UFC 279 is one of few cards in the modern era to be headlined by a non-title bout. This is a rare occurrence, the last being Colby Covington vs. Jorge Masvidal.
In order for a championship to be not on the line, the UFC must have intense trust in the headliner’s star power, and while Nate Diaz goes without saying, Khamzat Chimaev is something special with how quick and bright his star has burned in the past few years. Not only is Chimaev an entertaining and captivating character, but the way that he has risen in his fights is something to behold, he is both dominant and goes to war, and the successes he has accomplished along the way are unprecedented.
As UFC 279 grows nearer, it’s time to once again take a deep dive into Khamzat Chimaev and ask what makes him so good?
Fighters, more than any other athletes, seem to be cultivated from adversity. Chimaev’s original opponent, Nate Diaz, is famous for explaining his introduction to fighting as going to the gym because it meant one of the guys there would get him a burrito, and otherwise, he wouldn’t be able to eat that day. Jose Aldo and Charles Oliveira became champions by using MMA to leave poverty and the Brazilian Favelas. Yet, Khamzat Chimaev’s story rivals any and all of these.
Chimaev was born in Chechnya, Russia, in 1994 during the war. He described his childhood as “a hard time without food” and cited his religion and a small village as his home. Despite being born into hardship, he channeled that fear and subsequent aggression into combat sports, starting wrestling by age five. Russia is the most dominant nation in wrestling in the world, and the Soviet Union still holds the record for the most Olympic medals in the sports history.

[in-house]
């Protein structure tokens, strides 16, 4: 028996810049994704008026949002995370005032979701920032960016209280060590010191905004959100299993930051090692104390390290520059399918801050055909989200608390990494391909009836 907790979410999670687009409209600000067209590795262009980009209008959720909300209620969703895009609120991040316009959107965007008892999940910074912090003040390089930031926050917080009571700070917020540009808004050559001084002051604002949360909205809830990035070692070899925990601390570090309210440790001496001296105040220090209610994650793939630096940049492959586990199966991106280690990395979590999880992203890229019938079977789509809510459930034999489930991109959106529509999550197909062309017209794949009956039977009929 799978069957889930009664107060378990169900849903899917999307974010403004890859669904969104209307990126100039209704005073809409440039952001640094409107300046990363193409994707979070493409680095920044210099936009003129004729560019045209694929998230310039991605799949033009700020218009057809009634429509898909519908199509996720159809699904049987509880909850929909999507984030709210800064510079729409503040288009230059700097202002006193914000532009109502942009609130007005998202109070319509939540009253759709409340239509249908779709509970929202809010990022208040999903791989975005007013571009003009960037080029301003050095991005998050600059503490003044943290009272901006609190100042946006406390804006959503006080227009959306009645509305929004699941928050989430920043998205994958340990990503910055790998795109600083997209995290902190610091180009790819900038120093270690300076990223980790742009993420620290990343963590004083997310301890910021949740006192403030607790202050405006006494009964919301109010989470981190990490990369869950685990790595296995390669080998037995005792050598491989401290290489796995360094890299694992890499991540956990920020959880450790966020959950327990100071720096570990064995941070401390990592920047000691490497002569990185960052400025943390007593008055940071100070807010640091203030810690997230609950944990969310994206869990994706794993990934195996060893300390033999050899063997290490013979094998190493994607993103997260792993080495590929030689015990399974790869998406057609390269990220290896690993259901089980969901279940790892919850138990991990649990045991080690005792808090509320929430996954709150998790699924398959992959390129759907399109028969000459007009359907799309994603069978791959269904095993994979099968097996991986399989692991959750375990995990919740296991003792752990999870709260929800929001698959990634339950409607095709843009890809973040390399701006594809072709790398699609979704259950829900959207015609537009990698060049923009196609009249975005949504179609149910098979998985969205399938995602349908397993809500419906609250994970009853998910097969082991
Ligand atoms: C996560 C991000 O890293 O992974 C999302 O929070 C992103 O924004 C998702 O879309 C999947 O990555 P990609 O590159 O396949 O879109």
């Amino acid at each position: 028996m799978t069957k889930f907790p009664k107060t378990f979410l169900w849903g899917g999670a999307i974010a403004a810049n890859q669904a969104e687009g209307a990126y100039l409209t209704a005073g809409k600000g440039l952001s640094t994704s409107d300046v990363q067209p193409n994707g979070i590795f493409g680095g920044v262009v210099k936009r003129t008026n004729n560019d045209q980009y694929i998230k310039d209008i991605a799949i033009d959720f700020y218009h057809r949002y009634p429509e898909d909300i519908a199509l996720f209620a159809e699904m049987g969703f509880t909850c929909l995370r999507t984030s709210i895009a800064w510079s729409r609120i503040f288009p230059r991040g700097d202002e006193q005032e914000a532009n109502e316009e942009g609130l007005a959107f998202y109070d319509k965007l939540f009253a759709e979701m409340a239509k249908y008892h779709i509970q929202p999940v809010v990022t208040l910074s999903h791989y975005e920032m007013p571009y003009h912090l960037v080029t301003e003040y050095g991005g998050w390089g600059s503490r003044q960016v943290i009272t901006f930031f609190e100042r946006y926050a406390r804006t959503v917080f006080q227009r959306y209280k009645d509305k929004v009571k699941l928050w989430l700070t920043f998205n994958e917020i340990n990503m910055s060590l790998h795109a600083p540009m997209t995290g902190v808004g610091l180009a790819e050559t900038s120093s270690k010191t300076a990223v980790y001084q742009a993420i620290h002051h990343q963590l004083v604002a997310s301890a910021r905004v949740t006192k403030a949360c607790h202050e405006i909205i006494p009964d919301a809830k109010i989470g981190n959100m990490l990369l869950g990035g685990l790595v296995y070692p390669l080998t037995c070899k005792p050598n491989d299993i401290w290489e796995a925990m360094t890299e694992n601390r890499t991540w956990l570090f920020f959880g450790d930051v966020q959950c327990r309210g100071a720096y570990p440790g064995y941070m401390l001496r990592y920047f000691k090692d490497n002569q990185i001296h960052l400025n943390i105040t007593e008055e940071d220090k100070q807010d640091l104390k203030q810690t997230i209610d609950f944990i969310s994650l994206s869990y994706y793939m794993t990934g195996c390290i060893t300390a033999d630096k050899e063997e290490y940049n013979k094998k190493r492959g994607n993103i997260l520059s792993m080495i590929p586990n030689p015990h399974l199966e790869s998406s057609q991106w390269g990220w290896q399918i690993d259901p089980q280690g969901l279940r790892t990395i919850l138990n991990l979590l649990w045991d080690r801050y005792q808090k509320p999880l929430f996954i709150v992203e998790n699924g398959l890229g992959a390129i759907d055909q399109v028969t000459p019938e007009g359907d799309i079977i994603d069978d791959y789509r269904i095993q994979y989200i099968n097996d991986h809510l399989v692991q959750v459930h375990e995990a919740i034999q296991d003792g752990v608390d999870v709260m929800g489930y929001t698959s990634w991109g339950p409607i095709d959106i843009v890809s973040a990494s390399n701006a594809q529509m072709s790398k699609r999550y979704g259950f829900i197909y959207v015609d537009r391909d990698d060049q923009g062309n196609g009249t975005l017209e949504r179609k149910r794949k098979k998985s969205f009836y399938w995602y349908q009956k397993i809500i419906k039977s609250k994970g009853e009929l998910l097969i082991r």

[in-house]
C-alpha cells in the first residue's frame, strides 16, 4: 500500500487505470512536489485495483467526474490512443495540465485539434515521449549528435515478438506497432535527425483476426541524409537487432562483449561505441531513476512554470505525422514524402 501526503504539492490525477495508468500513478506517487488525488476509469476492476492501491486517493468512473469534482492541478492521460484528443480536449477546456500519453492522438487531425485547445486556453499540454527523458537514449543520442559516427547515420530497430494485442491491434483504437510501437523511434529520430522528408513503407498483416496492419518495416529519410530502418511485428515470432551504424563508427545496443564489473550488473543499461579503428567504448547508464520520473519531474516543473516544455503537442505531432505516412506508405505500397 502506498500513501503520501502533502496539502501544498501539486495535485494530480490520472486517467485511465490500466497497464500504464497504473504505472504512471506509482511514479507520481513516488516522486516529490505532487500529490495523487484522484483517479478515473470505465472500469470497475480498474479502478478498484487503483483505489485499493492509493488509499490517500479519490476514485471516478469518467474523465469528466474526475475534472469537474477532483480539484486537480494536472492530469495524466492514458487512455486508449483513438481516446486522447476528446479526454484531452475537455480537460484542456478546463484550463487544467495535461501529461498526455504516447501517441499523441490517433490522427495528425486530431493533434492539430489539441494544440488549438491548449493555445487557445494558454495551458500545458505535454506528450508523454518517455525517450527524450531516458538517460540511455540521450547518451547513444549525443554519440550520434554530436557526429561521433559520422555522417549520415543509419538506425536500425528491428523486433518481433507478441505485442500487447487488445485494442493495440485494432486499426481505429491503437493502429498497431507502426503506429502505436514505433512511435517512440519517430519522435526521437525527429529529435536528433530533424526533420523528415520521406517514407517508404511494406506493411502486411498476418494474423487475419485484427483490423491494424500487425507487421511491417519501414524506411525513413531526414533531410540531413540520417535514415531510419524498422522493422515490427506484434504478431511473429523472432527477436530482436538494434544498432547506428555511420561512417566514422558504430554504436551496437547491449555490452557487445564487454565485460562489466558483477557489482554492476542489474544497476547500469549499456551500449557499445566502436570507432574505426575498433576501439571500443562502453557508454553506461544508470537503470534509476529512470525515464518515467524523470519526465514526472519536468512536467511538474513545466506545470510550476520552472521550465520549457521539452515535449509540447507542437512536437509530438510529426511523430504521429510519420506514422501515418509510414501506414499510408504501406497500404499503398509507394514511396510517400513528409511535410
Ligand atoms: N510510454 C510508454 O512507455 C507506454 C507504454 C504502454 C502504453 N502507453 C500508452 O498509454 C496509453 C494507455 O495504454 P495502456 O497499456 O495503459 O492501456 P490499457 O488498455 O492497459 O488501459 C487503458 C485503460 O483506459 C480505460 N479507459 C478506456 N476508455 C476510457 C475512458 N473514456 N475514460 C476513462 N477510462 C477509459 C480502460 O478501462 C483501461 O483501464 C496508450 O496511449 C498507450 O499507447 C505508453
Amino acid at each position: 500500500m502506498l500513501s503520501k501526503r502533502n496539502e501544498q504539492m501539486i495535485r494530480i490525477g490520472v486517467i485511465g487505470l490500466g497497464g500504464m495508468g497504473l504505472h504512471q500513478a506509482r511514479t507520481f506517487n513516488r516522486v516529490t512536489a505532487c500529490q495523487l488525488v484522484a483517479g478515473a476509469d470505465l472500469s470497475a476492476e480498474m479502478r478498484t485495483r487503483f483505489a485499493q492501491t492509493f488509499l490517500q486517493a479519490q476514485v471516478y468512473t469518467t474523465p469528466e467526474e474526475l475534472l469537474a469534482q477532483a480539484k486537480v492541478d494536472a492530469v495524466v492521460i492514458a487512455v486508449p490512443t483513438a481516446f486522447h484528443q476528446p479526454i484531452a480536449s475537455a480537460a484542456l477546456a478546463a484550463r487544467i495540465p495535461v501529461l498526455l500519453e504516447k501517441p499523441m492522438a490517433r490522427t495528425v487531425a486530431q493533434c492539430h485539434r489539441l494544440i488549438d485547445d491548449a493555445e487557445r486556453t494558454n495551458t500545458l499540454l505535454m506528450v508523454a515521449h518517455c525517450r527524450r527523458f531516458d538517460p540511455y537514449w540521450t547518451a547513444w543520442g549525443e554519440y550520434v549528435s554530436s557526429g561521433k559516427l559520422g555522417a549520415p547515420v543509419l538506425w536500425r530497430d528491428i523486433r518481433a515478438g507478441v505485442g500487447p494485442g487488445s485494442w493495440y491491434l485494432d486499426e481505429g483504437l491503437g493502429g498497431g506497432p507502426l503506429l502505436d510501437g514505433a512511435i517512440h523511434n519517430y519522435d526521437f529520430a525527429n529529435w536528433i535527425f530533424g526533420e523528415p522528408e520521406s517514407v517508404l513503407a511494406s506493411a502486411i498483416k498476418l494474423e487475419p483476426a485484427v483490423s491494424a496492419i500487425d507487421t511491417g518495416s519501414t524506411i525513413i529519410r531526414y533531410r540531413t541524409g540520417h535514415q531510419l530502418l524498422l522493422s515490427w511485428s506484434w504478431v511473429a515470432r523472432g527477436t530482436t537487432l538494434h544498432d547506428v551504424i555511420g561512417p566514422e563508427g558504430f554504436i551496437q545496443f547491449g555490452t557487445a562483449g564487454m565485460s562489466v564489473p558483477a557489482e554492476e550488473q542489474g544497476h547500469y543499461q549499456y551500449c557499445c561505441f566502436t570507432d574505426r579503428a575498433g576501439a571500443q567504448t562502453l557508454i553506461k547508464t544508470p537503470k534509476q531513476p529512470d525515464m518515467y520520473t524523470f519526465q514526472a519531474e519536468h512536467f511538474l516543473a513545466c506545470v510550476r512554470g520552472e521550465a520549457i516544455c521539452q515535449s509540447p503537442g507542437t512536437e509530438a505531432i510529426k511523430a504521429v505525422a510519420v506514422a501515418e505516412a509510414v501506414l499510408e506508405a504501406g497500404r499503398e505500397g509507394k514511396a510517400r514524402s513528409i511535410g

Chimaev thrived in that sport in that area of the world as a youth, winning a bronze at the Junior Russian National Championships before, he and his mother immigrated to Sweden to meet his brother when he was 18. Once relocated, Chimaev then went on to three Swedish National Championships, the last without giving up a single point.
The technical skills
His roots in wrestling stem very far back into his childhood, and those skills are largely what makes him the fighter he is today. The variety in takedowns that Chimaev offers is a challenge for anyone opposite him. He shoots extremely low and commits to attacking the legs, but also just as often shoots with the intent of rising and meeting the sprawl and getting to double underhooks. From here, he attacks outside trips or even tries to elevate his opponent completely. Once he completes the takedown, his control is something special, he is a master at figure-fouring the legs. Often he will look to secure just one which allows his opponent to attempt an escape and give up the back, which is how he so seamlessly transitions
Yet, as a mixed martial artist, Chimaev may have adapted to other skills better than any wrestler turned fighter in the UFC. His submissions are slick, especially his D’arce, which he has used to finish opponents three times. His punching power is also evident with one-shot KO ability, and although his striking sticks largely to the fundamentals, it is fight and sharp. His best punches come up the center, and he likes to either trap his opponents against the fence and land or get them to clash with him and run onto his punches. If there is one flaw that was clear in his most recent bout, it’s that over time, the rigidity of his head movement comes out, but largely he is as fluid a striker as any elite wrestler who adopted the secondary skill set.